How "Magic Mike XXL" Became the Most Shockingly Feminist Movie of the Summer
If you haven't seen "Magic Mike XXL" yet, close your browser, hydrate, and go directly to your local movie theater. This piece contains spoilers. No, seriously, I am going to ruin everything.
When I sat down to screen "Magic Mike XXL" a few months ago, I had some expectations in mind for how I would feel when I left: blinded by ab glisten, battling debilitating jealousy toward Jenna Dewan-Tatum, and altogether too riled up to resume my normal, sober workday.
What I didn't imagine was that I'd leave thinking I just saw the most empowering, progressive film of the summer. But — I swear on Ginuwine's "Pony" — that's exactly what XXL is. It's the kind of film we've been taught that studios are loath to take a chance on. Every single one of its 121 minutes seems to have been designed not just to satisfy women's eyes but to stoke our egos and mine our more intelligent fantasies — the romantic ones and the feminist ones.
If you've seen the film, you know the moments I'm talking about: There's Joe Manganiello, the closest thing humans have to anatomical perfection, working overtime in the convenience store to get a smile from exactly one normal-looking woman. There's the hangout with Andie MacDowell and her middle-aged posse, which, underneath the rowdiness, is all about making them feel beautiful and desired well into their tenures as moms and wives or divorcees. There's the ebullient pit-stop performance at a drag club (if anyone's still partying for Pride, it makes for ideal big-screen background viewing).
And then there's the opulent, mysterious centerpiece of XXL's female gaze: Jada Pinkett-Smith's club owner character, Rome, and her vision for what the experience should actually be. Rome's male strip club was obviously conceived by a woman who's argued with her boyfriend that nope, his going to the strip club and her going to the strip club aren't the same thing, because most women don't actually enjoy male strip clubs. We'd all like this one: From the outside, Rome's venue looks like a highly exclusive bar. Inside, Rome weaves through crowds of women, calling them "queens" and offering wise soundbites on dating and confidence that rival Oprah's.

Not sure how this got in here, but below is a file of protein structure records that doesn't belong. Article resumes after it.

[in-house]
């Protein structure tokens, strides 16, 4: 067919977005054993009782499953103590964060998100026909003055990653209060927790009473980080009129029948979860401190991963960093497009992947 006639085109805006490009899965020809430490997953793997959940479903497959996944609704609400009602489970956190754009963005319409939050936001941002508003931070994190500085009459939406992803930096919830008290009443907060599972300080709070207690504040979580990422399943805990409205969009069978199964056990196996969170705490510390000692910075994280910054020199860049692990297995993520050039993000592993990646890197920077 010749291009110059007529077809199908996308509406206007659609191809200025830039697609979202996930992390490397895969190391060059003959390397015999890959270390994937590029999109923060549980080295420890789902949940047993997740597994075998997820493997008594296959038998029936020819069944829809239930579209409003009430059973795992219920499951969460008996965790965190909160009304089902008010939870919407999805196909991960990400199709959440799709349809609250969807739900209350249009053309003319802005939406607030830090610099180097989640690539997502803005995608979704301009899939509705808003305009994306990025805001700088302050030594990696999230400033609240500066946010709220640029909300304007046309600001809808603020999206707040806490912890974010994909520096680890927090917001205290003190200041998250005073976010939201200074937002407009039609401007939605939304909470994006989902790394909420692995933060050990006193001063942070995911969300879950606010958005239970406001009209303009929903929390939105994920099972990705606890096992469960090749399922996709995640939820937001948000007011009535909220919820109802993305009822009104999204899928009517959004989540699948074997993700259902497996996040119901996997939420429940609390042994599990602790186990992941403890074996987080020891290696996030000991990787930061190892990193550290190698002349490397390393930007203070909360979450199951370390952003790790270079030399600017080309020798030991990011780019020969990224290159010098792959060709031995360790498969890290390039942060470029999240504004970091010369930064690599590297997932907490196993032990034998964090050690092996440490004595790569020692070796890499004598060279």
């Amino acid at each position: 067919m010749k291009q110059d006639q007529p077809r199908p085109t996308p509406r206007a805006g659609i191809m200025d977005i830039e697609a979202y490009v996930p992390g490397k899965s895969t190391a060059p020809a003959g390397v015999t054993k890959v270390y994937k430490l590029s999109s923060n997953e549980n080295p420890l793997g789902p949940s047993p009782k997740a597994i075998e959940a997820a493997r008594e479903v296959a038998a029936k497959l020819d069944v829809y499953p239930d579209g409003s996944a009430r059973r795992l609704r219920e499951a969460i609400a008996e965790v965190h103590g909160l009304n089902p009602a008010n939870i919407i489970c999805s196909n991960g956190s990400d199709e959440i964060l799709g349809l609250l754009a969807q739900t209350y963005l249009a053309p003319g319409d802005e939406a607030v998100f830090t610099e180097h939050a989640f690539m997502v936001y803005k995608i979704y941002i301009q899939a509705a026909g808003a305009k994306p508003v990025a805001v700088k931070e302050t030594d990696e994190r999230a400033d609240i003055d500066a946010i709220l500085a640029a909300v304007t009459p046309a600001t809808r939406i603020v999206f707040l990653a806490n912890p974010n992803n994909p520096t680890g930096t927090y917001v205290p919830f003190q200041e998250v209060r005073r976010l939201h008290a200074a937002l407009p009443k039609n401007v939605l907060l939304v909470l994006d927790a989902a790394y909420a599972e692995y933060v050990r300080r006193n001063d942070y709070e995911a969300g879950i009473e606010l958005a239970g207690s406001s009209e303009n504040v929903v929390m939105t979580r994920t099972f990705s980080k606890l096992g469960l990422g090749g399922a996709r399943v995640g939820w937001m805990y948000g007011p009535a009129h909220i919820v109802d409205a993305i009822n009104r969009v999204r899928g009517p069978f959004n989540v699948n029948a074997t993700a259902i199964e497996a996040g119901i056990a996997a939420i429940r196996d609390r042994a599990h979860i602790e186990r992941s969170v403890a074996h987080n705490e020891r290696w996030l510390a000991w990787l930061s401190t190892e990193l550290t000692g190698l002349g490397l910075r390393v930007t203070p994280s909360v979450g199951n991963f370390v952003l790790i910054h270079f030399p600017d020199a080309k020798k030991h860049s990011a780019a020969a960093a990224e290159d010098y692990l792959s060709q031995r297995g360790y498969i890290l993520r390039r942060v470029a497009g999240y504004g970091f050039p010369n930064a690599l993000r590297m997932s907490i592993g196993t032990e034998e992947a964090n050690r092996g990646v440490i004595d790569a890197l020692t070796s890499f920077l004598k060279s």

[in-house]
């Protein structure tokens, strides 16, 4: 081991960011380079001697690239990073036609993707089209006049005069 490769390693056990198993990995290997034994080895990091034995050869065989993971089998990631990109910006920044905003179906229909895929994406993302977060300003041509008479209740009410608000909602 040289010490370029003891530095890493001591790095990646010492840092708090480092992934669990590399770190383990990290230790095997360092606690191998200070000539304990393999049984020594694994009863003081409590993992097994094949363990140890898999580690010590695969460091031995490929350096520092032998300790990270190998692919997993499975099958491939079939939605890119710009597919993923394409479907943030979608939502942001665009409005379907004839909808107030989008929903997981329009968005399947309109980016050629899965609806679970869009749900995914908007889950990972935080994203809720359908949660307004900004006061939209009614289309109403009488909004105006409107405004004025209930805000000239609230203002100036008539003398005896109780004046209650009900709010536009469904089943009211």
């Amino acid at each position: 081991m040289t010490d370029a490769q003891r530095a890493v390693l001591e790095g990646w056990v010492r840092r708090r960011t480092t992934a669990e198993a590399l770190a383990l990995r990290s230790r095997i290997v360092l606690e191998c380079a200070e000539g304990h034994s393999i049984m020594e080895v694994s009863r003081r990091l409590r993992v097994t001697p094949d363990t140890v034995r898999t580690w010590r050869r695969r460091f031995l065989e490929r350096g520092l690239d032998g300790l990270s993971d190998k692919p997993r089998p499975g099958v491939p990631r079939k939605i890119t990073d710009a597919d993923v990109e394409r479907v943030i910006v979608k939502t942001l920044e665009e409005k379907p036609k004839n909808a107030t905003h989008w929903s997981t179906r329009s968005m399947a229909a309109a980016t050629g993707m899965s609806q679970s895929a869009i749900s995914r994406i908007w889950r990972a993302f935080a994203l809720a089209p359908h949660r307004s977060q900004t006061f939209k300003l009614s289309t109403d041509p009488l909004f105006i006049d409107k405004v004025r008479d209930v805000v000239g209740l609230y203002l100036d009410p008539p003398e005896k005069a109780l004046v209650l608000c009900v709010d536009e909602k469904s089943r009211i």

Her marquee performer (played by Donald Glover) is an approachably hot guy in a blazer whose routine begins not with tearaway pants but with conversation: He asks a woman questions about herself, then improvises a song about her and serenades her. Translation: His superpower is listening. Later in the film, with Rome overseeing the boys' national-convention choreography (by the way, don't strain yourself over the plot, it's not the point), Manganiello's Big Dick Richie echoes the same relationship-based sentiment, staging a proposal and wedding within his dance. Magic Mike sought to justify its grinding with the kind of macho conflict that could convince a guy to stay tuned, but XXL doesn't really care about that quadrant. It's more of a sexy pep talk: It just wants every woman to go home feeling giddily reminded that she deserves the full package.
When I talked to Joe Manganiello for our summer obsessions feature, I asked him what inspired the shift in focus. Turns out, it goes way back. "When the first Magic Mike was tested, it did very poorly with women," he said. "And what the studio learned from that was that women were embarrassed by it. They felt shame. They didn't want to admit that they had a good time. So the studio was really scared about how it would do."
But between those research screenings and Mike's theatrical release, something unexpected tipped the scales in its favor: The book "Fifty Shades of Grey" hit shelves and thrust female erotica into the mainstream conversation. "Magic Mike came out afterward, and it was a huge hit, largely, I think, because the zeitgeist had shifted and women felt like they could talk about their fantasies in everyday life," Manganiello said. "In the second movie, we just wanted them to feel like they could go to the theater and let that out. And because the first one was a huge hit, we could do things in the second one a lot of people aren't brave enough to finance — the drag club, [Rome's] strip club, the book club." By "book club," he meant the moms, who in the scene are gathered for one. "That was actually the physical manifestation of a tagline [Warner Bros. Pictures president] Sue Kroll came up with for the first Magic Mike," Manganiello added."'Tell your boyfriend you're going to book club.'"
You can use that excuse for XXL too. Just don't be surprised when your boyfriend starts feeling more threatened by XXL's flair for emotional support than its physical distractions. Or when a movie about strippers gives you more to talk about with your girlfriends than book club ever did.
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Photo Credits: Courtesy of Warner Bros. Pictures